Black, Latino Seniors in Virginia Get COVID-19 Vaccine Priority as White 85-Year-Olds Wait
In a move that is outraging senior citizens throughout Virginia, the state is shifting its COVID-19 vaccination distribution to prioritize black and Latino residents even as desperate 85-year-olds interviewed by Judicial Watch struggle to get the shot. Like several other states, Virginia is vaccinating its population in phases, with healthcare personnel and residents of long-term care facilities receiving utmost priority. With that population completed, according to the Virginia Department of Health, the second group includes a peculiar combination of frontline workers, people 65 and over, those with medical conditions, incarcerated criminals and those living in homeless shelters or “migrant labor camps.”
As if it were not bad enough that law-abiding seniors are considered as important to Virginia officials as convicts and illegal immigrants, now comes another slap in the face. In the next few weeks, the state will give preference to black and Latino residents 65 and over while much older white seniors, many in their 80s, cannot secure an appointment to get inoculated. The plan was announced a few days ago by Dr. Danny Avula, who was appointed by Governor Ralph Northam this year to be the state’s vaccine coordinator. A Richmond news report calls it the latest step taken by Virginia to bake equity into its vaccination policies. In recent weeks, the article says, roughly 10,000 vaccines were channeled specifically toward trusted clinics in neighborhoods with older black residents.
The news article cites statistics from a COVID-19 tracking project operated by a liberal monthly magazine. Black Virginians are dying from COVID-19 at 1.2 times the rate of white residents when adjusted for population, according to the project’s figures. Latinos are being infected at more than double the rate of whites. In October, the rate was five times higher than whites. Yet national data has revealed vast disparities between where the virus has devastated communities and where shots are given, the story claims, adding that in Virginia white residents are getting vaccinations at 2.2 times the rate of black residents. “Factors include a history of discriminatory lending practices that pushed these populations into areas with less access to health care, limited internet and a lack of transportation,” the article states. “All of that is on top of navigating a fractured health care system that’s in many ways shut them out.”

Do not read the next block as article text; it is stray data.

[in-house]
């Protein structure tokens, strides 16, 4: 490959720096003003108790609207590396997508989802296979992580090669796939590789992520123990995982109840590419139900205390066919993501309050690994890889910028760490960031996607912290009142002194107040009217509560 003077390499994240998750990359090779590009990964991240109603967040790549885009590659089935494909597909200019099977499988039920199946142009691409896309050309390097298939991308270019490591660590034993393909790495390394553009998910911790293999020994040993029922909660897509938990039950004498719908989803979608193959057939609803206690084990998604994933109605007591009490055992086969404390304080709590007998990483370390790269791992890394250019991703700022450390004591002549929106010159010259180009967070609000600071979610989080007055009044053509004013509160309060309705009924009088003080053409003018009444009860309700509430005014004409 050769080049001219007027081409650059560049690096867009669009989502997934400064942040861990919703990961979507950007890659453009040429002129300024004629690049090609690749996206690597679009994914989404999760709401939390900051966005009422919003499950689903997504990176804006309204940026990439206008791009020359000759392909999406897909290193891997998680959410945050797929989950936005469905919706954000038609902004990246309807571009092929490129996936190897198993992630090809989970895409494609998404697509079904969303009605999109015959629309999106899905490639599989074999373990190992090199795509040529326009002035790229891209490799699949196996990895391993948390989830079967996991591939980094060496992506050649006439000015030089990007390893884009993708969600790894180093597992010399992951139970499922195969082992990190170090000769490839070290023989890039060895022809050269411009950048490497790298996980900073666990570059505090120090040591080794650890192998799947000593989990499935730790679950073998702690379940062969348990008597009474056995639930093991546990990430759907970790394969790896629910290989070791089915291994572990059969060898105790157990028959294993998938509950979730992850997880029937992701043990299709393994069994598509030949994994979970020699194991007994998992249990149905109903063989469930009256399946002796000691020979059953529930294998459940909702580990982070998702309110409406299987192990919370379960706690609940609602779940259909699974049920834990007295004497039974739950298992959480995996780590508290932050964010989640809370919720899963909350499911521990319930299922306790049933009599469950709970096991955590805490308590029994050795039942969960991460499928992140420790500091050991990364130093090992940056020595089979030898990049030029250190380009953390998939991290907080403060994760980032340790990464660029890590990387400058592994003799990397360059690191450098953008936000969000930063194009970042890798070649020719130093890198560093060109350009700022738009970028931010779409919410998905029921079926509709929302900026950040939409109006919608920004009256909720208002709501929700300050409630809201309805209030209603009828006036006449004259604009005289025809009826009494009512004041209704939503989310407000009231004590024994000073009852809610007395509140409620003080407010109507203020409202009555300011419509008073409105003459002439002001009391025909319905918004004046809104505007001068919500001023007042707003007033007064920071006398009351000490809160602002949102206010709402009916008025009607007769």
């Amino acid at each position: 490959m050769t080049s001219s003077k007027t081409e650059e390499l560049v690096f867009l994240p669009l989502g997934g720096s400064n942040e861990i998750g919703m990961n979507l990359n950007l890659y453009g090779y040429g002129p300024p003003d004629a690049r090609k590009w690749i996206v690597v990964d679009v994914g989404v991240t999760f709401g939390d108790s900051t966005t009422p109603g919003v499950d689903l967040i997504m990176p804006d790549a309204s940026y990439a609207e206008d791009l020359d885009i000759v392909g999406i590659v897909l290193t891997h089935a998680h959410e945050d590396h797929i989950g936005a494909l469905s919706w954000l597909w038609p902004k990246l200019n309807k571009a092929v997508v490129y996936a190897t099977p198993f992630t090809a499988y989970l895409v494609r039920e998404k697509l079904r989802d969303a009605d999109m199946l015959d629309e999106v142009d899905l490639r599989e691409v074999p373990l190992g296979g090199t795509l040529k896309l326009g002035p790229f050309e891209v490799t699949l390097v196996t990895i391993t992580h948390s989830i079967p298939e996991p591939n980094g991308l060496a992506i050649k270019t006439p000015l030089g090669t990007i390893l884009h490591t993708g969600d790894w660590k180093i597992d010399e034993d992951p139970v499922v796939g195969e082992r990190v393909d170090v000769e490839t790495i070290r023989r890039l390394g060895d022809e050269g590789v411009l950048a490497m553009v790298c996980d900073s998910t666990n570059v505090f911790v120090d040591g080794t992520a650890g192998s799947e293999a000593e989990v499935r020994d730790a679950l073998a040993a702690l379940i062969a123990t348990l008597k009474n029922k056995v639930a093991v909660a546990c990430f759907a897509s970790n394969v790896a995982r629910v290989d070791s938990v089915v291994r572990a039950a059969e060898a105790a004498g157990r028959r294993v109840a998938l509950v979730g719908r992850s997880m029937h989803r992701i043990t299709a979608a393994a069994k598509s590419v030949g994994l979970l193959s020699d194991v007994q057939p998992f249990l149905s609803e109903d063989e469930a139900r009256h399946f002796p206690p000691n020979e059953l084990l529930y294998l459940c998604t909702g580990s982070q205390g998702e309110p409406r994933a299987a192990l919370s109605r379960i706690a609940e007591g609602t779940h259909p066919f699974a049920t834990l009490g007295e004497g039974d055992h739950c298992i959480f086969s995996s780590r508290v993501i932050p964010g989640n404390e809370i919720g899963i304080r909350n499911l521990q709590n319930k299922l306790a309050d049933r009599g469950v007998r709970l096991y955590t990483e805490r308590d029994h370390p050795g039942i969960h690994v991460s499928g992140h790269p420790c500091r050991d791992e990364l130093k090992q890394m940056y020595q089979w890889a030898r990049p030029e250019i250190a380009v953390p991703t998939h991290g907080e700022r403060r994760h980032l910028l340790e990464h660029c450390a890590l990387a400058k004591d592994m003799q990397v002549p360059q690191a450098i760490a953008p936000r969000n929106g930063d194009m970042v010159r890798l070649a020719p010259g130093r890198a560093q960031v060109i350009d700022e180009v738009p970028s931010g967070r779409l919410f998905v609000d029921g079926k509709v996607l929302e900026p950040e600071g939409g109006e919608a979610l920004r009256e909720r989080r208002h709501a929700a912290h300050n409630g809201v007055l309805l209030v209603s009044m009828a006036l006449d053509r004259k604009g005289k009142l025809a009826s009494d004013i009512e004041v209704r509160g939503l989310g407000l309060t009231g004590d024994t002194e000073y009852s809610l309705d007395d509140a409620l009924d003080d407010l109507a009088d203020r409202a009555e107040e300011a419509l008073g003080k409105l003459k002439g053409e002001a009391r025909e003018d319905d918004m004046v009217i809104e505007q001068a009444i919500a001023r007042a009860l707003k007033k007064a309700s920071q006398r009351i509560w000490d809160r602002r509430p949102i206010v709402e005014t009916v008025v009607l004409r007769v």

The piece makes quite a case for giving minorities preference to get the shot by selectively including stats supporting the argument. For example, the reporter cites “some experts” that have raised concern over age-based vaccine prioritization because it fails to account for lower expectancies among black and Latino communities, though it does concede that 75% of Virginia’s deaths are among those over 70. The story also refers to a Centers for Disease Control (CDC) study that says blacks lost about three years in life expectancy in 2020 while Latinos lost two and whites only eight months. In the state capital of Richmond, most COVID-19 cases, hospitalizations, and deaths are among black and Latino people with life expectancies ranging from 63 to 69 years old. More affluent and white neighborhoods have an average life expectancy between 77 and 83 years old, according to an academic study presented in the story.
A computer-savvy, 85-year-old Virginia man who has tried in vain for weeks to get vaccinated told Judicial Watch the new state order giving minorities preference is “particularly disturbing.” The man and his wife, also in her 80s, do not want to be identified because they are still trying to get the vaccine and fear criticizing the system might hurt their chances. In January the couple, residents of a suburb about 65 miles south of Richmond, signed up on the state website but lost their place after being told that the site was compromised. They have since tried signing up repeatedly with no luck. Many of their elderly friends are in the same discouraging situation, the couple said. “The governor has decided who gets the vaccine based on race/ethnicity,” said another elderly Virginian who cannot get the shot after learning about the new distribution plan in a local media report. “The governor is a disgrace,” said a Virginia native in her mid-80s.